Lola in The Guardian: How Adidas trains us to be slaves to fashion

[Originally published in The Guardian]
Adidas has pulled Jeremy Scott’s controversial slave-shackle hi-tops – but not without revealing the true state of consumers
It took me a good few minutes to really look at, deconstruct and mentally digest the image of the purple, white and orange trainers that had been posted on Adidas’ Facebook page.
These weren’t just any regular hi-tops. These had been especially created by the designer Jeremy Scott, with an extra special detail on them: a bright orange plastic cuff, designed to look like a shackle, with a chain connecting the trainer and the cuff, on each ankle.
At first, I wasn’t quite sure what to think. A shackle immediately brings to mind slavery and prisons; neither is very glamorous. Not only is there the violent transatlantic slave trade (which still has ramifications in the present and is a deeply upsetting topic for many people) to bear in mind; there is also the issue of the global modern day slave trade, which, according to the latest figures, enslaves more people today than were enslaved during the entire 350-year history of the transatlantic slave trade.
There’s no doubt that Jeremy Scott, despite his assertions to the contrary, was making a statement about the enslavement of human beings. If he wasn’t, he would not have used a shackle-like ankle cuff – with all of its implications. There’s also no doubt that Adidas, which happily showed off the shoes online, had no issues with his idea. It seems odd that a group of presumably intelligent people would have green-lighted these trainers with no idea of the potential fallout.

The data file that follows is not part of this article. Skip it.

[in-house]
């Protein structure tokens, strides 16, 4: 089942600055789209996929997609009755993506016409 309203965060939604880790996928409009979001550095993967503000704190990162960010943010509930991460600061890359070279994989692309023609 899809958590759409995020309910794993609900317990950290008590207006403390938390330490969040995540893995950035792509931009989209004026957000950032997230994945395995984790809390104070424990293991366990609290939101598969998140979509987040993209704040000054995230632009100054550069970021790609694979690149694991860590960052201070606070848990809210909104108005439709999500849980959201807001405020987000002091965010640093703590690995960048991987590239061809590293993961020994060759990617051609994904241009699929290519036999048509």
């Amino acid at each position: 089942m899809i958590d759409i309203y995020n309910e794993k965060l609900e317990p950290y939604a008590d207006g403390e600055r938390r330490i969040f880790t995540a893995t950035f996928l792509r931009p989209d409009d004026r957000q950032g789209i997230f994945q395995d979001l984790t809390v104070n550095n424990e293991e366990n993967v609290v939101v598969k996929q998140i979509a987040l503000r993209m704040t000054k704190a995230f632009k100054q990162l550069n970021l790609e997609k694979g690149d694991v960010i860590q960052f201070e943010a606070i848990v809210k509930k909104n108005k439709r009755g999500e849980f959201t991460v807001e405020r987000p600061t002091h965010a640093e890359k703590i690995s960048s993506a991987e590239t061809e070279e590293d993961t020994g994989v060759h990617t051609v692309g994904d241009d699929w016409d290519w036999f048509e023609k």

Beyond the immediate knee-jerk responses, though, Scott appears to have designed a pair of trainers that actually carry a deep social statement about the enslaving nature of consumerism. At the same time, Adidas has revealed a great deal about how it views its customers.
Rather than simply getting upset, we could actually use these trainers as a teachable moment, especially for young people – their target market. Those shackles might spark a discussion about the character and psychology of consumerism today, and the relationship between brands and consumers. 
We all know that brands seek to turn shoppers into so-called “brand evangelists”, who will display allegiance and loyalty, avidly show off their products and tell their friends and family about a company’s products. Now, we could discuss what Adidas is really saying when it encourages its buyers to wear a chained cuff on its ankles. Adidas has taken the idea of being a slave to fashion and made it palpable: now, it actually wants its customers to physically demonstrate their consumer-serfdom.
We could also use this moment to become more informed about how these products are made. Adidas has its own version of slaves working to make such goods – in the form of low-paid workers in sweatshops. Not only does Adidas want to make buyers its slaves, but it also seems content to work producers that way, too. And for the younger people who would buy these trainers, we could ask whether, in this economy, anyone needs to be more enslaved to material goods, psychologically or physically.